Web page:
FG pays $194m for Port Harcourt refinery, plans another $98m, N17.2bn

The Federal Government has processed $98 million and N17.2 billion in partial payments for the ongoing rehabilitation of the Port Harcourt Refining Company, it was learned on Friday.

It was also found that the government had made an upfront payment of $194 million, the 15% advance payment required for the rehabilitation of the facility, to Tecnimont SpA of Italy.

A report obtained by our correspondent from the Nigerian National Petroleum Company on the update of the financial situation of the rehabilitation indicates that the project was financed by an equity contribution from the sponsor and a loan from the lenders (AfreximBank).

The report said the price of the engineering, procurement, construction, installation and commissioning contract remained at $1.397 billion in lump sum with $162 million in provisional sum, bringing the total cost of the project to $1.559 billion, as approved by the Federal Executive Council.

The Federal Executive Council approved the contract for the Port Harcourt Refinery EPCIC on March 17, 2021, and work on the installation began last year.

The board approved the award of the PHRC EPCIC contract to Tecnimont in March, and the contract agreement was signed on April 6, 2021, as the report seen in Abuja on Friday indicated that additional funds had been processed to ensure the continuation of the factory rehabilitation.

The report states, “A 15% deposit ($194 million, of which 70% in US dollars and 30% in naira) was paid to Tecnimont as a contractual requirement.

“An advance payment guarantee of $300 million has been provided by Tecnimont. Payment for Milestone One (10%) ($98 million and N17.2 billion) has been processed for payment. The project has 14 payment milestones with attached deliverables. »

With regard to the status of rehabilitation, the report indicates that the overall projected cumulative progress of the project is 10.7%, but notes that the actual cumulative progress is 6.3%.

“The contractor should issue a mitigation plan to address this deviation and ensure the project is completed on time,” the NNPC report said.

Some challenges were identified by PHRC management in the report. He said the COVID-19 outbreak with the current Omicron variant has created travel disruptions and supply chain challenges around the world.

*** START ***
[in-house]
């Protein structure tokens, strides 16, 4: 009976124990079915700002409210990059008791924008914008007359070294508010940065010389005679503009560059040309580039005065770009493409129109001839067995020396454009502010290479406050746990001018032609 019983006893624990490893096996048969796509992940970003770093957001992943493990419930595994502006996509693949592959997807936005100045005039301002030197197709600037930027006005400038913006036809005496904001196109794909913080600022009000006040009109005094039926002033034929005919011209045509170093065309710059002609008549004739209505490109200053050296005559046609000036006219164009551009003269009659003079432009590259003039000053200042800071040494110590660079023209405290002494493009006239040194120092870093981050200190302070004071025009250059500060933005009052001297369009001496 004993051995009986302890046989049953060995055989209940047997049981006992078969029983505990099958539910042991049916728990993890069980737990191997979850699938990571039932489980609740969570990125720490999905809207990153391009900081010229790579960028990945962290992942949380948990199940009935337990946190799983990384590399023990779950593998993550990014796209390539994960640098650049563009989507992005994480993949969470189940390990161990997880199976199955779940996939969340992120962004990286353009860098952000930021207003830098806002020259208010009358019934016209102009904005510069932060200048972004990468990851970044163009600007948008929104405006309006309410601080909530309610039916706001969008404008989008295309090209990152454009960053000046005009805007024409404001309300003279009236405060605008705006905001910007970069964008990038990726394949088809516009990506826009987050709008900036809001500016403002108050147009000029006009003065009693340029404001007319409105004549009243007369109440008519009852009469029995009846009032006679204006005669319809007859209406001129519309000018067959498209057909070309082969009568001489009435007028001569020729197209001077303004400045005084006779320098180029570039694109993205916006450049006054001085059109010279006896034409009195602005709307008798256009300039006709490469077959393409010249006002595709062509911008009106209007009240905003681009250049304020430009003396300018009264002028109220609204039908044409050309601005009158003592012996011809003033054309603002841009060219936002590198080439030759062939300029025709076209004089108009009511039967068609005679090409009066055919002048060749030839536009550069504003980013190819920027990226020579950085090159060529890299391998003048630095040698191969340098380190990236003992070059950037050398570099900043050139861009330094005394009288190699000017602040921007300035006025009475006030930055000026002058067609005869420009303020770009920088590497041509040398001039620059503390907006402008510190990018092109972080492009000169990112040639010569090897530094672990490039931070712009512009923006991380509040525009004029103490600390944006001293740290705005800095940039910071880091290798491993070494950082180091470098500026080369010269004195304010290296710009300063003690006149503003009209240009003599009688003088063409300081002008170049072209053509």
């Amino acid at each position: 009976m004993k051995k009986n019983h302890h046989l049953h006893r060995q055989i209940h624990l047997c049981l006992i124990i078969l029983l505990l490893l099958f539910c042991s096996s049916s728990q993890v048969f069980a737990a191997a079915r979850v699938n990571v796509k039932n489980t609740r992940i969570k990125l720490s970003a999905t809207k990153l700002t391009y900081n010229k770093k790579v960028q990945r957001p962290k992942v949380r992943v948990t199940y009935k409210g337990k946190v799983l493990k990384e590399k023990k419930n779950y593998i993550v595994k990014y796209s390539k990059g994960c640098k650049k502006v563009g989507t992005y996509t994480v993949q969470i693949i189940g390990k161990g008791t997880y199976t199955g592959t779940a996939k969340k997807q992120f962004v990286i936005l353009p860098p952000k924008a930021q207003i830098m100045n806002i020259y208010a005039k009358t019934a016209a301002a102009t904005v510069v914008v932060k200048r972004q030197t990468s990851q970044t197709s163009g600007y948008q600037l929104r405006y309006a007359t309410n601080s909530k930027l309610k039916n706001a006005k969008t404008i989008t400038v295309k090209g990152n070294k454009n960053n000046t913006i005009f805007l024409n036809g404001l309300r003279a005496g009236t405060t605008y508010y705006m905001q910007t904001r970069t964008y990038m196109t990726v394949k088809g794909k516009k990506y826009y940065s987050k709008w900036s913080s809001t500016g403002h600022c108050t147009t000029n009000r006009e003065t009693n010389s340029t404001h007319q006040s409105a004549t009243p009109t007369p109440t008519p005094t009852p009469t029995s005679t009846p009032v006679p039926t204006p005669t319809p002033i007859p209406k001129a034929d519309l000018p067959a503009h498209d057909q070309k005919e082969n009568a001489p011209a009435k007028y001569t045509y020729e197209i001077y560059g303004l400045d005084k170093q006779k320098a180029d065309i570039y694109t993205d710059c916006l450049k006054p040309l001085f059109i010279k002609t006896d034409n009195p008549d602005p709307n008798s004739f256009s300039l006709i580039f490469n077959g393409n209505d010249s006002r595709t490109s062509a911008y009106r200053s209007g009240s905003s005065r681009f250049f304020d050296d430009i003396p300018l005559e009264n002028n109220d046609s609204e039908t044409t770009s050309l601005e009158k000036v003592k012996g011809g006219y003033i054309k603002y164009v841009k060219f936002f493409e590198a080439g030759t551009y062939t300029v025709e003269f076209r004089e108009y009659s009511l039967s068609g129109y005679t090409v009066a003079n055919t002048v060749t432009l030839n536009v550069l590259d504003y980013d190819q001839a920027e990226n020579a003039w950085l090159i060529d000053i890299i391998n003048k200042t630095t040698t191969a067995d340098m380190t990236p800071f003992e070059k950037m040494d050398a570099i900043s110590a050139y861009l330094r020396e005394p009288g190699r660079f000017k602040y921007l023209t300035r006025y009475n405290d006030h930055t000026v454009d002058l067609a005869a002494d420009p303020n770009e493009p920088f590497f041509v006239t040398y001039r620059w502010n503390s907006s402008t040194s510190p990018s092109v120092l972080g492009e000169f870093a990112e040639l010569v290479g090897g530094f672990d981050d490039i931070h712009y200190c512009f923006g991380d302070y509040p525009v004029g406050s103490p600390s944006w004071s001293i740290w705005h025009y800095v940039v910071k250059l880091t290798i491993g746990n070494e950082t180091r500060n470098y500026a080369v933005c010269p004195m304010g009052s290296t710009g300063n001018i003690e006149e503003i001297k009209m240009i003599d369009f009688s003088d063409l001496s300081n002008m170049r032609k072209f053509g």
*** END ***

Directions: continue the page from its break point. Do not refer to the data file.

Another challenge was concerns on the east-west route and the loss of project man-hours on the route associated with movement to and from the refinery.

The report, however, maintained that the project completion period for the entire rehabilitation works was 44 months from the effective date, which was April 6, 2021.

He said the contractor was complying with the provisions of the Nigerian Content Development Act, adding that there was active involvement of Nigerian companies as contractors in the project.

He indicated that a memorandum of understanding has been signed between the contractor and the community leaders detailing the expectations of the host communities from the contractor.

“There has been no unrest so far due to strong community relations engagement between the owner/contractor and host communities,” the report said.

The start of the Port Harcourt Refinery rehabilitation in 2021 has received praise from industry players and observers, according to the work carried out on the facility.

It was learned that Tecnimont had since mobilized on the site with its subcontractors, a deposit of 15% having been paid to the contractor after the presentation of the guarantee of advance payment.

Refinery officials said the rehabilitation aims to restore the plant to a minimum of 90% utilization of design capacity.

The punch recently announced exclusively that PHRC will supply 11 million liters of Premium Motor Spirit, commonly known as gasoline, to the domestic market. This means that the company should produce around 3.96 billion liters of gasoline per year.

PHRC and two other refineries, Warri Refining and Petrochemical Company and Kaduna Refining and Petrochemical Company, are under the management of NNPC.

The facilities have been idle for several years, refining no crude despite repeated maintenance exercises.

But industry stakeholders are optimistic that the ongoing rehabilitation of PHRC would produce the desired result and enable the facility to pump refined petroleum products domestically.

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